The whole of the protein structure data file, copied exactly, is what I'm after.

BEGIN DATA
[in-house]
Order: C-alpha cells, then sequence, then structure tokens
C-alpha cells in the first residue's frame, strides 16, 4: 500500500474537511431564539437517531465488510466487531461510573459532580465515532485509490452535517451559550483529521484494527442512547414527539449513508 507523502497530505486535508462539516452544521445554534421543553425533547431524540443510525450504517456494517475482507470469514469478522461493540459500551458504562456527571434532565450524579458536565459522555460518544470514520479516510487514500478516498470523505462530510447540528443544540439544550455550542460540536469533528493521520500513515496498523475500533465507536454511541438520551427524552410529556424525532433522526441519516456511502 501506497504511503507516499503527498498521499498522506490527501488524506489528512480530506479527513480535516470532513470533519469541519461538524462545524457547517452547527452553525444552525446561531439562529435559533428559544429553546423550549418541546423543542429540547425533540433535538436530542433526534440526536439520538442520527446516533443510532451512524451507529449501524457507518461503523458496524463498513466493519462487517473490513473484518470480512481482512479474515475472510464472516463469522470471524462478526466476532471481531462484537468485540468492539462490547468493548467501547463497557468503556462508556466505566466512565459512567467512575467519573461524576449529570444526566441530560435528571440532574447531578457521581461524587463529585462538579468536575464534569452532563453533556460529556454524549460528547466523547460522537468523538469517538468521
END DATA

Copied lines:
[in-house]
Order: C-alpha cells, then sequence, then structure tokens
C-alpha cells in the first residue's frame, strides 16, 4: 500500500474537511431564539437517531465488510466487531461510573459532580465515532485509490452535517451559550483529521484494527442512547414527539449513508 507523502497530505486535508462539516452544521445554534421543553425533547431524540443510525450504517456494517475482507470469514469478522461493540459500551458504562456527571434532565450524579458536565459522555460518544470514520479516510487514500478516498470523505462530510447540528443544540439544550455550542460540536469533528493521520500513515496498523475500533465507536454511541438520551427524552410529556424525532433522526441519516456511502 501506497504511503507516499503527498498521499498522506490527501488524506489528512480530506479527513480535516470532513470533519469541519461538524462545524457547517452547527452553525444552525446561531439562529435559533428559544429553546423550549418541546423543542429540547425533540433535538436530542433526534440526536439520538442520527446516533443510532451512524451507529449501524457507518461503523458496524463498513466493519462487517473490513473484518470480512481482512479474515475472510464472516463469522470471524462478526466476532471481531462484537468485540468492539462490547468493548467501547463497557468503556462508556466505566466512565459512567467512575467519573461524576449529570444526566441530560435528571440532574447531578457521581461524587463529585462538579468536575464534569452532563453533556460529556454524549460528547466523547460522537468523538469517538468521